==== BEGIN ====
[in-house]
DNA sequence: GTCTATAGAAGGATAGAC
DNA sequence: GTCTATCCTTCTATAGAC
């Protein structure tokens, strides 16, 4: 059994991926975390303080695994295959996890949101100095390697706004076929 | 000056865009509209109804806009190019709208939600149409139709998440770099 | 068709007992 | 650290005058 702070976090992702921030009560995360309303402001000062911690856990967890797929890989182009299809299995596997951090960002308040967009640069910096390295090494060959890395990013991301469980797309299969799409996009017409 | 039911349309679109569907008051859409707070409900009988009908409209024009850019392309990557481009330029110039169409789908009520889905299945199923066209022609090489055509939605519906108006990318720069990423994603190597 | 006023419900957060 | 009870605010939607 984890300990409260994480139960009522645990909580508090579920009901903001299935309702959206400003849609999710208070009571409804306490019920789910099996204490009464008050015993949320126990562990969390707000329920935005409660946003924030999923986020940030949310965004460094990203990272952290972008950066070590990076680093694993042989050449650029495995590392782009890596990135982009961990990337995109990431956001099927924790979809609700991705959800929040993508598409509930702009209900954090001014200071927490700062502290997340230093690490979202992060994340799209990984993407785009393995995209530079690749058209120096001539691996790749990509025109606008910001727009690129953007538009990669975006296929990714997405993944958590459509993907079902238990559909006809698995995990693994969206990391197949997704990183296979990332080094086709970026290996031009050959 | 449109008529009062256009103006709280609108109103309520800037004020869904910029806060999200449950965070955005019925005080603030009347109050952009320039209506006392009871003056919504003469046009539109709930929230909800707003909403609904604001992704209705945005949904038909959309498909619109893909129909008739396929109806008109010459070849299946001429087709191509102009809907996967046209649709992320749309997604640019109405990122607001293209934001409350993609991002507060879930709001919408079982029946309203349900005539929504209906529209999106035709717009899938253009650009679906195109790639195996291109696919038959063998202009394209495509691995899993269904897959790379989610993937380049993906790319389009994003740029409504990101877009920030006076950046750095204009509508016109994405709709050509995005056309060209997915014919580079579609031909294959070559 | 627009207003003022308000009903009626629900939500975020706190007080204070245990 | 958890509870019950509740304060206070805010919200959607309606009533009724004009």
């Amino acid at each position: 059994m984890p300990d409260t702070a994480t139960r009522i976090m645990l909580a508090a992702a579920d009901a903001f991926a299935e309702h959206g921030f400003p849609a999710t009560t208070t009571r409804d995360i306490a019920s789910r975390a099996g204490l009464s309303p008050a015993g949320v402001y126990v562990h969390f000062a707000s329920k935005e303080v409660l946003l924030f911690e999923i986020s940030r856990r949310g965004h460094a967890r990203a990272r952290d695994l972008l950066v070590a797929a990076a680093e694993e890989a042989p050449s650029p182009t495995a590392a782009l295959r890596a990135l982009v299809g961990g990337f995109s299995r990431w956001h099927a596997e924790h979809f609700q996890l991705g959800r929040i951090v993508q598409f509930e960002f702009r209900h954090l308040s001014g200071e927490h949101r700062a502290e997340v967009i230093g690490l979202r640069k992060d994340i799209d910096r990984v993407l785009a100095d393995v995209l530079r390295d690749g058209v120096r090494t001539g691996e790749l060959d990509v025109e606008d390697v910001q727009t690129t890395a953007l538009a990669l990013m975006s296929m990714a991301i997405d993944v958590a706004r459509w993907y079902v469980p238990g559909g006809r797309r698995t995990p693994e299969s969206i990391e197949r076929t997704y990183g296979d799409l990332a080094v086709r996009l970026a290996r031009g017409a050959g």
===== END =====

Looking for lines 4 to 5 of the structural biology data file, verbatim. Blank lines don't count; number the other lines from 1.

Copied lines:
């Protein structure tokens, strides 16, 4: 059994991926975390303080695994295959996890949101100095390697706004076929 | 000056865009509209109804806009190019709208939600149409139709998440770099 | 068709007992 | 650290005058 702070976090992702921030009560995360309303402001000062911690856990967890797929890989182009299809299995596997951090960002308040967009640069910096390295090494060959890395990013991301469980797309299969799409996009017409 | 039911349309679109569907008051859409707070409900009988009908409209024009850019392309990557481009330029110039169409789908009520889905299945199923066209022609090489055509939605519906108006990318720069990423994603190597 | 006023419900957060 | 009870605010939607 984890300990409260994480139960009522645990909580508090579920009901903001299935309702959206400003849609999710208070009571409804306490019920789910099996204490009464008050015993949320126990562990969390707000329920935005409660946003924030999923986020940030949310965004460094990203990272952290972008950066070590990076680093694993042989050449650029495995590392782009890596990135982009961990990337995109990431956001099927924790979809609700991705959800929040993508598409509930702009209900954090001014200071927490700062502290997340230093690490979202992060994340799209990984993407785009393995995209530079690749058209120096001539691996790749990509025109606008910001727009690129953007538009990669975006296929990714997405993944958590459509993907079902238990559909006809698995995990693994969206990391197949997704990183296979990332080094086709970026290996031009050959 | 449109008529009062256009103006709280609108109103309520800037004020869904910029806060999200449950965070955005019925005080603030009347109050952009320039209506006392009871003056919504003469046009539109709930929230909800707003909403609904604001992704209705945005949904038909959309498909619109893909129909008739396929109806008109010459070849299946001429087709191509102009809907996967046209649709992320749309997604640019109405990122607001293209934001409350993609991002507060879930709001919408079982029946309203349900005539929504209906529209999106035709717009899938253009650009679906195109790639195996291109696919038959063998202009394209495509691995899993269904897959790379989610993937380049993906790319389009994003740029409504990101877009920030006076950046750095204009509508016109994405709709050509995005056309060209997915014919580079579609031909294959070559 | 627009207003003022308000009903009626629900939500975020706190007080204070245990 | 958890509870019950509740304060206070805010919200959607309606009533009724004009």
């Amino acid at each position: 059994m984890p300990d409260t702070a994480t139960r009522i976090m645990l909580a508090a992702a579920d009901a903001f991926a299935e309702h959206g921030f400003p849609a999710t009560t208070t009571r409804d995360i306490a019920s789910r975390a099996g204490l009464s309303p008050a015993g949320v402001y126990v562990h969390f000062a707000s329920k935005e303080v409660l946003l924030f911690e999923i986020s940030r856990r949310g965004h460094a967890r990203a990272r952290d695994l972008l950066v070590a797929a990076a680093e694993e890989a042989p050449s650029p182009t495995a590392a782009l295959r890596a990135l982009v299809g961990g990337f995109s299995r990431w956001h099927a596997e924790h979809f609700q996890l991705g959800r929040i951090v993508q598409f509930e960002f702009r209900h954090l308040s001014g200071e927490h949101r700062a502290e997340v967009i230093g690490l979202r640069k992060d994340i799209d910096r990984v993407l785009a100095d393995v995209l530079r390295d690749g058209v120096r090494t001539g691996e790749l060959d990509v025109e606008d390697v910001q727009t690129t890395a953007l538009a990669l990013m975006s296929m990714a991301i997405d993944v958590a706004r459509w993907y079902v469980p238990g559909g006809r797309r698995t995990p693994e299969s969206i990391e197949r076929t997704y990183g296979d799409l990332a080094v086709r996009l970026a290996r031009g017409a050959g």